A Korean War veteran turned pacifist, a non-voter who ran for US Senate, a songwriter who turned down Johnny Cash when he called for permission to record his songs, and the greatest American storyteller since Mark Twain, Utah Phillips was Kris Kristofferson's description of Cash: A walking contradiction, partly truth and partly fiction.
That's the year I first saw him perform, at Café Lena in Saratoga Springs, along with his performing partner at the time, Rosalie Sorrels. They made quite a pair in concert, each introducing the other, and each combining songs they had both written and picked up along the way with stories that lifted you out of your seat with laughter. I started learning Utah's songs right then and there, and have been singing them ever since.
Some of his sayings were unforgettable: "The upper crust is a great big wad of dough held together by a few crumbs;" "If God had wanted us to vote he would have given us candidates;" "An anarchist is someone who doesn't need a cop to tell him what to do." His stories are legendary: The Great Turtle Drive of 1873 (the precursor of the cattle trade, when the turtles proved hard to herd); The Moscow Hold (a legendary wrestling maneuver that should not be tried at home-and now the title of an album of his stories, without the songs to get in the way); and Moose Turd Pie itself, about a camp cook on a railroad gang who takes advantage of the custom that if you criticize the food you volunteer to replace him.
But what made them unforgettable and legendary was Utah's persona as a performer-he always told them in the first person, and made you believe that everything had happened to him , even if (as in several admitted cases) he had first picked it up off a Myron Cohen record. Before Utah put it into his own show, however, he had refashioned a Borscht Belt yarn into a Wobbly tale, often attributed to one of his cheerfully acknowledged mentor-hoboes like "White Pine Shorty." Were these "sources" real or made up, I often wondered, or a bit of both. It didn't matter: They were real to Utah Phillips, and his boundless imagination made them real to you.
But at the heart of Phillips genius, as great as his stories were, are still his timeless songs, already a sturdy part of American folk music. Songs like Starlight On the Rails, Queen of the Rails, All Used Up, The Goodnight-Loving Trail, and The Telling Takes Me Home are as much a part of the American heritage now as Joe Hill's and Woody Guthrie's songs-anthems of the working class and spirited calls to arms of a dispossessed and disenfranchised people he called his own and for whom he became a voice.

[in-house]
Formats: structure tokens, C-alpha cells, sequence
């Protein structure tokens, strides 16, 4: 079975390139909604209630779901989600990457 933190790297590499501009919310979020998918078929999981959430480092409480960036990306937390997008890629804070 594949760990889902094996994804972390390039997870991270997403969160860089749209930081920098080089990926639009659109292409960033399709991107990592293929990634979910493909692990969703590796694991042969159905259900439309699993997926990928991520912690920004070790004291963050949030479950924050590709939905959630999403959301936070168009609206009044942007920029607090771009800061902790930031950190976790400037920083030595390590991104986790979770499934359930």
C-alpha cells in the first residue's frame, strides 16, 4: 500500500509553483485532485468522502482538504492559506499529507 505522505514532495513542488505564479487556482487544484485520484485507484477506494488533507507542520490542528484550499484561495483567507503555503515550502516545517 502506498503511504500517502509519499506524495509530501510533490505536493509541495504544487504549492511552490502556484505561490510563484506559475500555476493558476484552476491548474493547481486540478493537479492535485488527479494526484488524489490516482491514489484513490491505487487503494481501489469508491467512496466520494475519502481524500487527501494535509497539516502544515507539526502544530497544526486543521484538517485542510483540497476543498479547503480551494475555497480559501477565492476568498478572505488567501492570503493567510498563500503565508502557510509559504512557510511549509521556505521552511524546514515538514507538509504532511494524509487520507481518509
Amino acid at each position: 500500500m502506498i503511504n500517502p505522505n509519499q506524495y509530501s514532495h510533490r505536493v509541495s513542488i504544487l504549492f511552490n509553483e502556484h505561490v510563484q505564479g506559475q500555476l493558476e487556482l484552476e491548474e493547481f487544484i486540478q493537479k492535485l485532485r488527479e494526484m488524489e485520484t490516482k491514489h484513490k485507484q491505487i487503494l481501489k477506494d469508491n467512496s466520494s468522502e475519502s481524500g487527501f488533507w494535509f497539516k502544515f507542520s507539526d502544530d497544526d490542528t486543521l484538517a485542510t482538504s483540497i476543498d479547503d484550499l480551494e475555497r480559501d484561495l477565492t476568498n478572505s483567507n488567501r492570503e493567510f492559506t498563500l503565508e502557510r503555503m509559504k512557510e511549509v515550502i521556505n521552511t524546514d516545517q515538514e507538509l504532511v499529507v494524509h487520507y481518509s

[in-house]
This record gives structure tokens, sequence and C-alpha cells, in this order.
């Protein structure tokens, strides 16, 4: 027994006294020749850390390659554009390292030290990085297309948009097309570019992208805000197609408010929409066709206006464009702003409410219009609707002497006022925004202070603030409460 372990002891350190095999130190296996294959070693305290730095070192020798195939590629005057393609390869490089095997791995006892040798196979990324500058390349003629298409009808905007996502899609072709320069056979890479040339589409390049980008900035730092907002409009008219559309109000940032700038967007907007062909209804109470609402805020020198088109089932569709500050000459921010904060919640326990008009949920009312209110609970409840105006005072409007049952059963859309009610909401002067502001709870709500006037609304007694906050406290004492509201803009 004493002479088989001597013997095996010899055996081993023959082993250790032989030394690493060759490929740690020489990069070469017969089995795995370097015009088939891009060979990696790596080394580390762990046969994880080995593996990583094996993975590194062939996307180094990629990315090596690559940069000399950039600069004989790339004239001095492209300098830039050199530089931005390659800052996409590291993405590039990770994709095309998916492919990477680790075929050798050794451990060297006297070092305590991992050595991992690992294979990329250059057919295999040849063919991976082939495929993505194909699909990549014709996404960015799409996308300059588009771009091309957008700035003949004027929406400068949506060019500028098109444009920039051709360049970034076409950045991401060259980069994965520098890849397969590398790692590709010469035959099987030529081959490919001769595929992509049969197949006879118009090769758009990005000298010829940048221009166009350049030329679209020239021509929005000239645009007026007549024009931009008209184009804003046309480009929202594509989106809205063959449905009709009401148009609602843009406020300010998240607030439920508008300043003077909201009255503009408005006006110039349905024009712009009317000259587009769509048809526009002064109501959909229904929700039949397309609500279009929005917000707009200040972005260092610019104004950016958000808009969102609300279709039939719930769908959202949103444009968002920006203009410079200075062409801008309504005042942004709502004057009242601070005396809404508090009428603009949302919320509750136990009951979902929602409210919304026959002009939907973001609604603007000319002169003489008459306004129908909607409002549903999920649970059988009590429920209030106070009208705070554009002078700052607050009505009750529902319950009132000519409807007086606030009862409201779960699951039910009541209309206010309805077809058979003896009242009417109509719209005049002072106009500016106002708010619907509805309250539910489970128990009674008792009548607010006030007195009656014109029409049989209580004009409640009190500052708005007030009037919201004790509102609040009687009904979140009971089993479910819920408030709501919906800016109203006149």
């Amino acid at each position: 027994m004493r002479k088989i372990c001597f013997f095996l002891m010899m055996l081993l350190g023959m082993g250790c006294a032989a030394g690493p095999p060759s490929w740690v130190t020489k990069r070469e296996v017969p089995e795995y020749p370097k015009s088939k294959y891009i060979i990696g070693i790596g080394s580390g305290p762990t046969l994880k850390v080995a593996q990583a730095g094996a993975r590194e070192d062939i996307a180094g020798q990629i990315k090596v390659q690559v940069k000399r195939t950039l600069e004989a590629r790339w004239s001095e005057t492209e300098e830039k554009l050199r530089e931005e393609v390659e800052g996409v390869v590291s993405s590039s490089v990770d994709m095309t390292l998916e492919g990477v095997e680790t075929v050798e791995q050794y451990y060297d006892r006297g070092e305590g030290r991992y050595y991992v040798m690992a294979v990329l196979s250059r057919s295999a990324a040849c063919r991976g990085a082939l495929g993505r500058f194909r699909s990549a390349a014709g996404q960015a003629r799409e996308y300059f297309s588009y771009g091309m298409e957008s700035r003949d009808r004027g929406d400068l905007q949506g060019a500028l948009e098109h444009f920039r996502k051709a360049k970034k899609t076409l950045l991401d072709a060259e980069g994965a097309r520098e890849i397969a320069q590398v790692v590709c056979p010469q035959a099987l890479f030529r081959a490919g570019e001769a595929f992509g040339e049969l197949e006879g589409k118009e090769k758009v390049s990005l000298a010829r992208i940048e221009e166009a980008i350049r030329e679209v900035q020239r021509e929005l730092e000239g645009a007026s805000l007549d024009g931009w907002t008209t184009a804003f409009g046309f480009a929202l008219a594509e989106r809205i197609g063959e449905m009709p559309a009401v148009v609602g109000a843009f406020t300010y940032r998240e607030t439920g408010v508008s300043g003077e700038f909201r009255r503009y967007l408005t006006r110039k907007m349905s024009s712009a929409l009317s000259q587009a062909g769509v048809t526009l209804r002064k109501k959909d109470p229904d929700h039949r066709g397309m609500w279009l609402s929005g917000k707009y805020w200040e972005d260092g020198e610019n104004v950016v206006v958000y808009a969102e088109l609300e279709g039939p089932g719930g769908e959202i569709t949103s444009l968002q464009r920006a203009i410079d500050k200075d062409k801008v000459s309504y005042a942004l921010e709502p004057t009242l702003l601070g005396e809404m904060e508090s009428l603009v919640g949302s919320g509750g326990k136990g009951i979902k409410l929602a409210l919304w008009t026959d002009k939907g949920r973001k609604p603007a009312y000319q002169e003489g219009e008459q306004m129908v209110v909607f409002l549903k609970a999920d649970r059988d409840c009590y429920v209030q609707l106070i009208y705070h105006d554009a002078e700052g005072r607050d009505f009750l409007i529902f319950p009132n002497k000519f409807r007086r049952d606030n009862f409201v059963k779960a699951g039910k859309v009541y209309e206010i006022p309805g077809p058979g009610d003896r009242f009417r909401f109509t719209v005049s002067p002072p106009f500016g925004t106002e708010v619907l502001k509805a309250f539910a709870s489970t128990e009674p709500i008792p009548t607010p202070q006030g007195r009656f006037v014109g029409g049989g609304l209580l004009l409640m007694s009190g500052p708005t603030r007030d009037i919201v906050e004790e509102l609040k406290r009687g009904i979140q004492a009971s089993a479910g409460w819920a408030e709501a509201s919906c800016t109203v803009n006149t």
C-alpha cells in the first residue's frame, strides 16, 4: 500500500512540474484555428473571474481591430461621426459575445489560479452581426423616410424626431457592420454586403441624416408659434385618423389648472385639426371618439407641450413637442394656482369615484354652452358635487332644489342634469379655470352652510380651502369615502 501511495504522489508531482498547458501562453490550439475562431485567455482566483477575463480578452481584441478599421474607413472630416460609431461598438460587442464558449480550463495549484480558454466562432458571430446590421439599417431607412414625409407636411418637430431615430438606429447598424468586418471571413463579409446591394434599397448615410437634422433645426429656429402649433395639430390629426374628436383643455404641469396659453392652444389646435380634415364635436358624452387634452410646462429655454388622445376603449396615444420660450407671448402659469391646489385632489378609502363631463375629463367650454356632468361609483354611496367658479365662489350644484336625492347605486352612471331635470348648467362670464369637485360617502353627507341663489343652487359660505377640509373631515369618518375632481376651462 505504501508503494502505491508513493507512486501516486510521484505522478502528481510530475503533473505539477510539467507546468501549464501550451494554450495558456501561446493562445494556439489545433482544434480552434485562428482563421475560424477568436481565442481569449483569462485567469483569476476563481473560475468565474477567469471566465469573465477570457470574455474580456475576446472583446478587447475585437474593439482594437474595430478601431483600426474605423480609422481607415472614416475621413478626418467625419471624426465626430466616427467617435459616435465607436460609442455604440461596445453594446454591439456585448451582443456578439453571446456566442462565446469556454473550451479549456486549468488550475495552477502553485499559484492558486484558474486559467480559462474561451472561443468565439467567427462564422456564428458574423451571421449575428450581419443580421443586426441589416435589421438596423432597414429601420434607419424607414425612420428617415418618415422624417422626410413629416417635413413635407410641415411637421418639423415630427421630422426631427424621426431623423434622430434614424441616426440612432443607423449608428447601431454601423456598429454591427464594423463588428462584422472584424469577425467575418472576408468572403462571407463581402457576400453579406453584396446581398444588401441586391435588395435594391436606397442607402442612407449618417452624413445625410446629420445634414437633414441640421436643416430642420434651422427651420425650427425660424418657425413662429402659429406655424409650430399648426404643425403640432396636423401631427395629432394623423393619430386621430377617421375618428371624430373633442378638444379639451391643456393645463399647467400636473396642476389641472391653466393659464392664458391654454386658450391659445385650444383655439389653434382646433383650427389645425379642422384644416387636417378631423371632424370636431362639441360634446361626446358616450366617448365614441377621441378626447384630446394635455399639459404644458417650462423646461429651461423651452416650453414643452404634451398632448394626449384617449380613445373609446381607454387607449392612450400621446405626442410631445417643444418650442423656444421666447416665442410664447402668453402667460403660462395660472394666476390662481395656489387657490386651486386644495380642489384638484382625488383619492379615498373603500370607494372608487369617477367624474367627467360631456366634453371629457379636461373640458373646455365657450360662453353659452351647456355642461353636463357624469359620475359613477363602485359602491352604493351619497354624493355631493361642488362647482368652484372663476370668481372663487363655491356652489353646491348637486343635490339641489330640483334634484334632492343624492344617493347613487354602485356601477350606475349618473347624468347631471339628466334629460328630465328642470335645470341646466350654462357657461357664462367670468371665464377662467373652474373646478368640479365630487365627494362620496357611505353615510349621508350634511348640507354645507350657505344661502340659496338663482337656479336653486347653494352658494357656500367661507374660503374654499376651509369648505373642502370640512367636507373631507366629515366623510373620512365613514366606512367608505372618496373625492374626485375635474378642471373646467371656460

But they also offer something you rarely find in his folk models-a lyrical gift for love that is personal as well as communal, for bonds forged between lovers as well as solidarity for the workers. This is nowhere more eloquently stated than in the song he called his "Hymn Song," deliberately so since there is no hint of a world beyond in it, and yet it rings of a spiritual connection between two mortal persons bound together in this world: "I believe that if I lived my life again, I'd still be here with you." Yet another side of his religious impulse, again without the institutional trappings of religion, may be found in his early paean to nature, If I Could Be the Rain.
But Utah was more than a songwriter and storyteller-he was in a sense that is increasingly hard to find, a true folk singer. Even if had not written his own songs he would have made a contribution carrying on the songs of his greatest mentors-the Wobblies whose work is preserved in The Little Red Songbook, written they said, "To Fan the Flames of Discontent." Many modern folk singers have learned a few of Joe Hill's songs-Utah Phillips knew them all, and the stories behind them, and those of many others whose names did not become famous in the wider world, such as Ralph Chaplin and T-Bone Slim.
When Utah Phillips told you about the Industrial Workers of the World, he did not speak of them as compelling historical figures or museum pieces-they were still a living, breathing, relevant part of today's world who could inspire you as they had inspired him. Big Bill Haywood wasn't dead and gone-he was looking over your shoulder and making you want to get up and do something to fight the bosses and the government shills who did their bidding. Utah managed to almost single-handedly revive a union that had seen its heyday more than ninety years ago and turn it into a contemporary role model for "The One Big Union" that Joe Hill and Big Bill had lived and died for. He summed up his attitude toward history with a resonant phrase from William Faulkner: The past didn't go anywhere; it isn't even past.